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AND THE PROSTATE
PROSTATITIS (Infection of the prostate)
Bacterial infection of the prostate may be acute or chronic. A
nonbacterial prostatitis is actually more common. (Merck Manual,
14th ed., pp 1566-1567) Saturation doses of vitamin C are at least as
effective as antibiotics in any of these conditions. We know this
through the work of Frederick R. Klenner, M.D., Robert Cathcart, M.D. and
other physicians who have used very large doses of vitamin C to cure
infections for decades. Vitamin C is admittedly nonspecific, but no
more so than the pharmaceutical antibiotics that are given for infection no
matter where in the body it may be. Vitamin C has the
If there were a mineral that could be as important for the prostate as vitamin C is, it would be zinc. Infection or other stress results in lower blood serum zinc levels in general and lower prostate levels in particular. In prostatitis, zinc levels are only ONE-TENTH of those in a normal prostate. (Fair and Heston,1977; Pfeiffer, 1978) One time-tested prostate remedy is eating pumpkin seeds. It is no surprise that pumpkin seeds are a good source of zinc, as are shellfish (especially oysters, which would account for still more folklore) and nutritional yeast. A daily zinc supplement totaling 50 to 100 milligrams is frequently recommended in the natural healing literature, and that amount cannot be faulted by medical literature.
Since men lose zinc in
every seminal emission, their need for the mineral is higher than a
woman's. Research by Dr. Irving M. Bush and the Center for the Study of
Prostatic Diseases in
Not bad for just a single
BENIGN PROSTATIC HYPERTROPHY or HYPERPLASIA (BPH)
Saw palmetto is a shrub
that grows down south in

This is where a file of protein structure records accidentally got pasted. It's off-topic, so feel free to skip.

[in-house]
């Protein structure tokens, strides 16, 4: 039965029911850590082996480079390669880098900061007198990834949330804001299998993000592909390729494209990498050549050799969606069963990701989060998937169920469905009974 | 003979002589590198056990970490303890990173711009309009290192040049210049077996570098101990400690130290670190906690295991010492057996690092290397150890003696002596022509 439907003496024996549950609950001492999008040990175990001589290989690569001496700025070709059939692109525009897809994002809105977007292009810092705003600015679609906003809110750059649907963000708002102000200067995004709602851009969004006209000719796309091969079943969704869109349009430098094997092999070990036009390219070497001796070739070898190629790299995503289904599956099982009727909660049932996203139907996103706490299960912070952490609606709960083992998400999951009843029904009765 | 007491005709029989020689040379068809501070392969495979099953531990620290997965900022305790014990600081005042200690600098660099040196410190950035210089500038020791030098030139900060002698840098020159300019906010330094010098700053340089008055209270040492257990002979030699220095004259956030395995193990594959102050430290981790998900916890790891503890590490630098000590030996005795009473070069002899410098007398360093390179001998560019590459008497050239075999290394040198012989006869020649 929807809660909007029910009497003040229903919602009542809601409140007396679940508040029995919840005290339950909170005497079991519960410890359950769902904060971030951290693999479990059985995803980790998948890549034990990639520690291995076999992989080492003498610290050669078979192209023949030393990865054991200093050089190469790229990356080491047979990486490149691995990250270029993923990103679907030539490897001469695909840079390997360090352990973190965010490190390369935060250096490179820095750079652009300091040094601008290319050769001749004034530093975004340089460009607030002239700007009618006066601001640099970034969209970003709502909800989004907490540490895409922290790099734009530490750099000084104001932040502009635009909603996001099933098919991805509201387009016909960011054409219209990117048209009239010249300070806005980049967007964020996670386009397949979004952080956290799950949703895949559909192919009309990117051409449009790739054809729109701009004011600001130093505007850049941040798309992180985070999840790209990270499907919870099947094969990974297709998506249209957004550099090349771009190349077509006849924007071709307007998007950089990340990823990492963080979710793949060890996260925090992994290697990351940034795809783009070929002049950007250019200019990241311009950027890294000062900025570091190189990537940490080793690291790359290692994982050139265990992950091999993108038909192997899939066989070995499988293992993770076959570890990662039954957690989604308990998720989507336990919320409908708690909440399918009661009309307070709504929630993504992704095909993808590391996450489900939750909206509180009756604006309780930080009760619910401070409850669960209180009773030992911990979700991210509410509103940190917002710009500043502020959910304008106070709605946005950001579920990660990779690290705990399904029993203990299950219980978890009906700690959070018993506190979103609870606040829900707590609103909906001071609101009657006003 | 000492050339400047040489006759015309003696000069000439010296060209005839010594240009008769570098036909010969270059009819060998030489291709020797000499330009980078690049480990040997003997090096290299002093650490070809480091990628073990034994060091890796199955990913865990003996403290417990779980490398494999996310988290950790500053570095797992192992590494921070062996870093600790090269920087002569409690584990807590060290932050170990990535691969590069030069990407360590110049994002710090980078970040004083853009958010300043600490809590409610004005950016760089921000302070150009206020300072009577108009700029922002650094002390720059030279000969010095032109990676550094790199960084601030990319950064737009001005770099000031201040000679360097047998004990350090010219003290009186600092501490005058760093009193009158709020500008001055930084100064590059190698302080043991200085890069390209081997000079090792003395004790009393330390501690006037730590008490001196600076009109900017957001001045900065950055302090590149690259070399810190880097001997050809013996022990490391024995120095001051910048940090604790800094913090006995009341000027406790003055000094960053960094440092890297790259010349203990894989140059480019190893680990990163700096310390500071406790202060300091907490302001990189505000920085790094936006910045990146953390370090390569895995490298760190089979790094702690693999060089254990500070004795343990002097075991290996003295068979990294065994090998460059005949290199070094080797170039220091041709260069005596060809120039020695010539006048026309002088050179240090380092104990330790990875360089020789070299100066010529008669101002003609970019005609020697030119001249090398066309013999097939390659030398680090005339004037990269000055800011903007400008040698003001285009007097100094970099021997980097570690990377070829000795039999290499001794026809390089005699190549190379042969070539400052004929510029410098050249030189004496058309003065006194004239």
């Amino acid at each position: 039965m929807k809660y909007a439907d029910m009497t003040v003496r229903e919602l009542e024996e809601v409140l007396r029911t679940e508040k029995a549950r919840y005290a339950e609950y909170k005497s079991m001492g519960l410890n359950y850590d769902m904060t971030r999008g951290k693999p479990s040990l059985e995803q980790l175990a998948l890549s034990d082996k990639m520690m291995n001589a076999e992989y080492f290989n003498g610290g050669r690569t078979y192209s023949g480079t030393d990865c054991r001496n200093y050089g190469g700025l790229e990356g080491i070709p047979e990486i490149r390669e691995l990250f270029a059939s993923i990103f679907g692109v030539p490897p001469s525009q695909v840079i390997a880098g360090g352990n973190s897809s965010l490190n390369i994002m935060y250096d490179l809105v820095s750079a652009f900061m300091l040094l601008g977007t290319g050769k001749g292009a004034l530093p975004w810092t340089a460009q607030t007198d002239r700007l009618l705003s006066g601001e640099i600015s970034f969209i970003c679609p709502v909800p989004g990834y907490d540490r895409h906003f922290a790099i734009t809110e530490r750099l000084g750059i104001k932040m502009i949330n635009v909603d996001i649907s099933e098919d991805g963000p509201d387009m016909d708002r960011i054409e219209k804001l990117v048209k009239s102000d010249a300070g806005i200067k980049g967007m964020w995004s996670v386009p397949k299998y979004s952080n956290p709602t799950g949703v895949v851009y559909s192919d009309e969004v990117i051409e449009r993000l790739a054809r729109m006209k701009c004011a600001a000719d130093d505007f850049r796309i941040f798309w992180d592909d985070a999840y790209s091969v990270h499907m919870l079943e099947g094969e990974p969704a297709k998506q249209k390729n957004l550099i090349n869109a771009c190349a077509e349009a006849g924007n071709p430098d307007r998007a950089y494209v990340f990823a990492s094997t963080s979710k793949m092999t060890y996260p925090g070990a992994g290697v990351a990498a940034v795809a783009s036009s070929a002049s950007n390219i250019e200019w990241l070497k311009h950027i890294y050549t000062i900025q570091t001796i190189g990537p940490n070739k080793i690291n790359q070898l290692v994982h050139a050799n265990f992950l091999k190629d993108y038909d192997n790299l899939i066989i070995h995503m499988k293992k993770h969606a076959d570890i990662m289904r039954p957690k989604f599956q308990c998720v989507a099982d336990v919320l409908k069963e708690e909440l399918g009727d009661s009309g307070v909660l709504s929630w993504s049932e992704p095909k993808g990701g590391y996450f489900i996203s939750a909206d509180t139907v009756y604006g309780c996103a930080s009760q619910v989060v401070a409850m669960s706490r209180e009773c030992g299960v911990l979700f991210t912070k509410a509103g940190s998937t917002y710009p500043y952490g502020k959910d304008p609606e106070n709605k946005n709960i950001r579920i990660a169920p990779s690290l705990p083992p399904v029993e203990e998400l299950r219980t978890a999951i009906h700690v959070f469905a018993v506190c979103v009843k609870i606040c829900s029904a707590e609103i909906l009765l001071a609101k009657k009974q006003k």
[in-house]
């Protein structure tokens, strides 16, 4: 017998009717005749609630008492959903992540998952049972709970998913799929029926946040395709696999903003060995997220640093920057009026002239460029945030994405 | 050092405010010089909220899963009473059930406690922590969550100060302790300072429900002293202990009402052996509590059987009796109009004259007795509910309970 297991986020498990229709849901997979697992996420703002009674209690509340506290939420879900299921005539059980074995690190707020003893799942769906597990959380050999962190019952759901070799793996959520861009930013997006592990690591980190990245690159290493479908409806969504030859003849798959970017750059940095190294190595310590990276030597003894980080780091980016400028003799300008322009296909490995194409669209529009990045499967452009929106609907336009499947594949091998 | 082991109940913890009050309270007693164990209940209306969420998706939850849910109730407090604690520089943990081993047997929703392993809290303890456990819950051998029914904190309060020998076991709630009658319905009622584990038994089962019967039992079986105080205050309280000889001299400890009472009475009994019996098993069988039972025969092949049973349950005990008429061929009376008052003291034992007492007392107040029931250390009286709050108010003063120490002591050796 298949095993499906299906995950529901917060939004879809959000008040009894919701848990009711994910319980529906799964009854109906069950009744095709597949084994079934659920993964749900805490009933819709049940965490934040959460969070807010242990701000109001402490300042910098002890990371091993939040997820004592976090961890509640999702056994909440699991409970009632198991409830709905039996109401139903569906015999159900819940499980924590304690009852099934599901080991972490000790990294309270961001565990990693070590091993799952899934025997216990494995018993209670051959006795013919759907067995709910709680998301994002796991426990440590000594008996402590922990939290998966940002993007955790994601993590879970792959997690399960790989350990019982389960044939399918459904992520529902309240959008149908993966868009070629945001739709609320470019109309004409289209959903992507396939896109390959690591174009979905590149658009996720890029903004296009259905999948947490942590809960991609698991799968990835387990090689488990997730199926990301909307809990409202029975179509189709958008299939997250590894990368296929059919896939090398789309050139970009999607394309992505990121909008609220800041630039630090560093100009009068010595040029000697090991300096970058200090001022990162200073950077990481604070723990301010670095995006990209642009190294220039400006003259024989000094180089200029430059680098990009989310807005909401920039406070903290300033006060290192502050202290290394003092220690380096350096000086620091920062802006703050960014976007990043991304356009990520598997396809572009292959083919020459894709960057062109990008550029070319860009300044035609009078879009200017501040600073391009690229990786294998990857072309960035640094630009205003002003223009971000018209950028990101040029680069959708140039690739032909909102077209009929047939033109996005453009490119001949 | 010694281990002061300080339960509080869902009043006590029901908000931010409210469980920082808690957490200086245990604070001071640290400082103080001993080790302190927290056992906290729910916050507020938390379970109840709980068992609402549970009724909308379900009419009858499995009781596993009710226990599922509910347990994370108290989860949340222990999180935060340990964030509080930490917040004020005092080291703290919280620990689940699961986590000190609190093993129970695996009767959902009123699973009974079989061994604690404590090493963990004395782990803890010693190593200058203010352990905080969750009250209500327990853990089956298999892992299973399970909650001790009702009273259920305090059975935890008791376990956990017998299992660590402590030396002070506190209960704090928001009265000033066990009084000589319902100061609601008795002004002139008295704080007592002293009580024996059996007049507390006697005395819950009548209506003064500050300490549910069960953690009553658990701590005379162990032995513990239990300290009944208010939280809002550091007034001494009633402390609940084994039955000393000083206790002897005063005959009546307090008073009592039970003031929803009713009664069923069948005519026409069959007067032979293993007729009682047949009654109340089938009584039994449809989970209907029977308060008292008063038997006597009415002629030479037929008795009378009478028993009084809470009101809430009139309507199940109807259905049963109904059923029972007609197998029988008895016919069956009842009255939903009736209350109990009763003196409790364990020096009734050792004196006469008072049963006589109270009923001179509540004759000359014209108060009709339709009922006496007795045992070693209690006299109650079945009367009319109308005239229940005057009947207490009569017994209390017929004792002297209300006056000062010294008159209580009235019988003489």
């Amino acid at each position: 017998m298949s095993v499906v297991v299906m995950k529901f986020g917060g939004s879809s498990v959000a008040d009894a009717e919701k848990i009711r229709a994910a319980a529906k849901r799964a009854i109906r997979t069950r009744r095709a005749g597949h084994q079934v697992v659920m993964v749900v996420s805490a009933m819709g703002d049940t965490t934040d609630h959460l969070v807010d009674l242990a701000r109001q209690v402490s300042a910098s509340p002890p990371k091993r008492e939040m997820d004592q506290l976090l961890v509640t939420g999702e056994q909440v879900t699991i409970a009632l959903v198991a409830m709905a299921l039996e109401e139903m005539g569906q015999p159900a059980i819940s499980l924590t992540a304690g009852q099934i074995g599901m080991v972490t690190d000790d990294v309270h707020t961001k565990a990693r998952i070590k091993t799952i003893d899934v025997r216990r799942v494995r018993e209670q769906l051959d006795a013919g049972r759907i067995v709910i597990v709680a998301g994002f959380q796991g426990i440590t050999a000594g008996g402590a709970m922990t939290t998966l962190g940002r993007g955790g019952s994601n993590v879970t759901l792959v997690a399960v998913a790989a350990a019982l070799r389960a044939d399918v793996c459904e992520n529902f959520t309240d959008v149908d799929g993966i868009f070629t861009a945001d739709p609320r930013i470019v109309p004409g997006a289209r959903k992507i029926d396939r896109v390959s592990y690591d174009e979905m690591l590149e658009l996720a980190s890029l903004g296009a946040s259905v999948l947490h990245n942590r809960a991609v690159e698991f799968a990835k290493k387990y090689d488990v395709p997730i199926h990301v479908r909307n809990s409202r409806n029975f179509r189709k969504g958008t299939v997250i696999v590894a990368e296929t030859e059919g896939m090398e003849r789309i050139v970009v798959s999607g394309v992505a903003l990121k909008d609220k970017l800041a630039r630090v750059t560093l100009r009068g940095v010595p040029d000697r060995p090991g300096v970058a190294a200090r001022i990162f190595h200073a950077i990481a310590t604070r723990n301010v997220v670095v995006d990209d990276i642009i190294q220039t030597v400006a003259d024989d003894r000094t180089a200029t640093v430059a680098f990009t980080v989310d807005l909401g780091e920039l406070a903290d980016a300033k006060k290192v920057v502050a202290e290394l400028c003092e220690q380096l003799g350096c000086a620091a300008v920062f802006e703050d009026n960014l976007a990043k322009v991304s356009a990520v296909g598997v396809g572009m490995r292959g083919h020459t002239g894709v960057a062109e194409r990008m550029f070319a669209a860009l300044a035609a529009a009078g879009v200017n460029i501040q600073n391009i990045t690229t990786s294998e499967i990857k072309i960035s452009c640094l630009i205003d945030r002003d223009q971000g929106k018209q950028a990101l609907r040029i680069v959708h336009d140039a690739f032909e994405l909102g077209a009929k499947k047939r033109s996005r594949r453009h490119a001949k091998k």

Zinc is as helpful with
enlarged prostates as it is with inflamed ones, since zinc deficiency results
in prostate enlargement. Very few men obtain even the low US RDA of 15
milligrams of zinc a day, and this would explain a lot. Supplemental doses,
commonly between 50 and 100 mg daily, may help shrink a swollen prostate. Toxicity of zinc is very low. Side effects of diarrhea and anemia begin at
about 500 mg daily, vastly more than anyone would need to take. (Even at that
level, supplemental iron and copper alleviate the side effects.) How
effective is zinc therapy? Dr.
Vitamin C would almost certainly be of benefit to the enlarged prostate. At the very least, infection would be avoided. Additionally, men with enlarged prostates report that vitamin C's modest diuretic effect makes urination easier.
Lycopene, the natural antioxidant pigment that makes tomatoes red, has been demonstrated to slow or even halt the growth of benign prostatic hyperplasia (BPH). In a recent study, men got results when given a mere 15 mg of lycopene per day. (Schwarz S, Obermüller-Jevic UC, Hellmis E, Koch W, Jacobi G, Biesalski HK. Lycopene inhibits disease progression in patients with benign prostate hyperplasia. J Nutr. 2008 Jan;138(1):49-53.)
Some widely-publicized reports (such as J Natl Cancer Inst. 2007 May 16;99: p 754-64) would have you believe that zinc supplementation actually encourages or even causes prostate cancer This is unlikely for the following reasons:
1. The study authors themselves actually said that “no association was observed between multivitamin use and risk of localized prostate cancer.”
2. The zinc doses examined were low, usually only modest variants of RDA-multivitamin levels of 11 mg/day.
3. The data was collected “as part of a self-administered, mailed food-frequency questionnaire.” This is far from the most reliable form of research.
4. While the study “found an increased risk of advanced and fatal prostate cancers” among extra-multivitamin users, the very same tablets also contain vitamin C, vitamin D, beta-carotene, and selenium. All of these nutrients have repeatedly been shown to fight cancer. This is another reason to suspect statistical invalidity in this study.
5. Men often do not begin taking vitamin and zinc supplements until after they are diagnosed as having prostate cancer. More cancer patients would be taking more zinc, which would certainly skew the results. Furthermore, this is not causation, this is correlation.